Getting to “Yes” with Clients Using In-Browser Mockups

Subway altered

One of my recent WordPress clients was on the fence for months—months filled with constant requests for information, vague Excel roadmaps, and “Can WordPress do this?” discussions.

After all this, I finally settled on something that worked: I sent over an in-browser mockup. In other words, I found a theme I thought would be a beautiful choice for her site, mocked up a few options for how the homepage could look, and sent them to her as PNG screenshots. She was delighted, and the project’s been bounding forward ever sense.

People Need to See Things

In-browser mockups let your client see pieces of a site before you build it.

The project was stuck largely because my client couldn’t picture the solution I hoped to create for her. Because she didn’t want to pay a huge sum of money without first understanding this solution, the process bogged down in endless requests for information.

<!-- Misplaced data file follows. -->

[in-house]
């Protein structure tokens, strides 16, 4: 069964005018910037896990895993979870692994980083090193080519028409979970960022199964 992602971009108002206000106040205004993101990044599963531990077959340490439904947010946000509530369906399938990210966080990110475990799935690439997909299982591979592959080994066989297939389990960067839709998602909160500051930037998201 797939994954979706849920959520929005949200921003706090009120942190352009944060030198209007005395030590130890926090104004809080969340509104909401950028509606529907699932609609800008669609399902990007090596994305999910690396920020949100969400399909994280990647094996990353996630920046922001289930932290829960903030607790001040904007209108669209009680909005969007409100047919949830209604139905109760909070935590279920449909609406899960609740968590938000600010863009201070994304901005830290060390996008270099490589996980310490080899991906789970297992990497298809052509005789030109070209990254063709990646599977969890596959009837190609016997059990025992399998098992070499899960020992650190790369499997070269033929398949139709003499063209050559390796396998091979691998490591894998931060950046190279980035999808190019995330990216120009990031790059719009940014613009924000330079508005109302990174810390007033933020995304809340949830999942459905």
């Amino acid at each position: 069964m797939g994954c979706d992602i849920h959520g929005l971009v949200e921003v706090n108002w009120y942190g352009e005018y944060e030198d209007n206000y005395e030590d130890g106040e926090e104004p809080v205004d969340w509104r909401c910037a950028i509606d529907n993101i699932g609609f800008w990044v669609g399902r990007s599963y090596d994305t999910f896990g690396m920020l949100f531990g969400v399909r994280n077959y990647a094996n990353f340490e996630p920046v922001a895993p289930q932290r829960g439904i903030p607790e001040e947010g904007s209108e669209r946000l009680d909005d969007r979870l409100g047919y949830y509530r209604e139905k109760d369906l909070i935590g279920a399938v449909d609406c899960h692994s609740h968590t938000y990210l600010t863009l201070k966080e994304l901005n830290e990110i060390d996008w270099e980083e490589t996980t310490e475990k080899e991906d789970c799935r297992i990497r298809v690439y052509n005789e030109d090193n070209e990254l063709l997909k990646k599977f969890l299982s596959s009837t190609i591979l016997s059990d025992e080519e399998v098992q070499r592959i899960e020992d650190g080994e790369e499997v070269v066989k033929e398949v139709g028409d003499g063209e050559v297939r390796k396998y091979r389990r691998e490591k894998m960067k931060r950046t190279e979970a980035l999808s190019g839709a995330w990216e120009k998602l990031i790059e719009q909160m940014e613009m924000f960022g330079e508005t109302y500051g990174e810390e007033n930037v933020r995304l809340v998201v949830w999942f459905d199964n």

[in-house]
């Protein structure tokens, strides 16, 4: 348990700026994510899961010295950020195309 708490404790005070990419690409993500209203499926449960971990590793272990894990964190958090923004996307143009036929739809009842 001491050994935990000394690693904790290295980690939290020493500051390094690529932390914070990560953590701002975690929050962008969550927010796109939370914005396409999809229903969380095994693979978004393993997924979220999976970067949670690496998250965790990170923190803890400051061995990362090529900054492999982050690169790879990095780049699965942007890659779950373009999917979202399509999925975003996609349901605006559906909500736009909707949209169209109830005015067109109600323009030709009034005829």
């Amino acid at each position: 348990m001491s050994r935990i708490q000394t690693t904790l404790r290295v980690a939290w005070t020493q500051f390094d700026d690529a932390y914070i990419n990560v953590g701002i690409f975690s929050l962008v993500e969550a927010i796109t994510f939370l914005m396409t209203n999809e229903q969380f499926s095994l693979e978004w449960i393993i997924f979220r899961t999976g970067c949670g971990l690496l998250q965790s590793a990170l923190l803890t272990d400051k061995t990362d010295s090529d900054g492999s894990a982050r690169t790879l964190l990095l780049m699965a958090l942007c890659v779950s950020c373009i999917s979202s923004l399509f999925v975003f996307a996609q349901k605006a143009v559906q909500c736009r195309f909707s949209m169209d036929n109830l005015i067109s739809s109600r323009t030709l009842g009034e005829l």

In-browser mockups are hugely helpful for this, because they let your client see pieces of a site before you build it. “A picture is worth a thousand words” (probably significantly more in web design discussions), and in-browser mockups help you create pictures quickly, easily, and with no start-up costs—not even a theme purchase.

Out of Nowhere, Let’s Talk About Subway

Since I can’t show you my client’s site, let’s pretend that my client is actually Subway. In this fantasy world, Subway are convinced (possibly wrongly in their case) that WordPress is the right solution for them, and they plan to build it (definitely wrongly) on top of an existing commercial theme.

Why did I pick Subway for this example? Only because their current site is horrible, and I don’t want to pick on a smaller business’s site that would actually be a good use case for a WordPress site plus a commercial theme.

Communicating Theme Choices with Clients

So Subway’s people are wondering: What WordPress theme should they use, and how do they know that I’ll do a good job for them?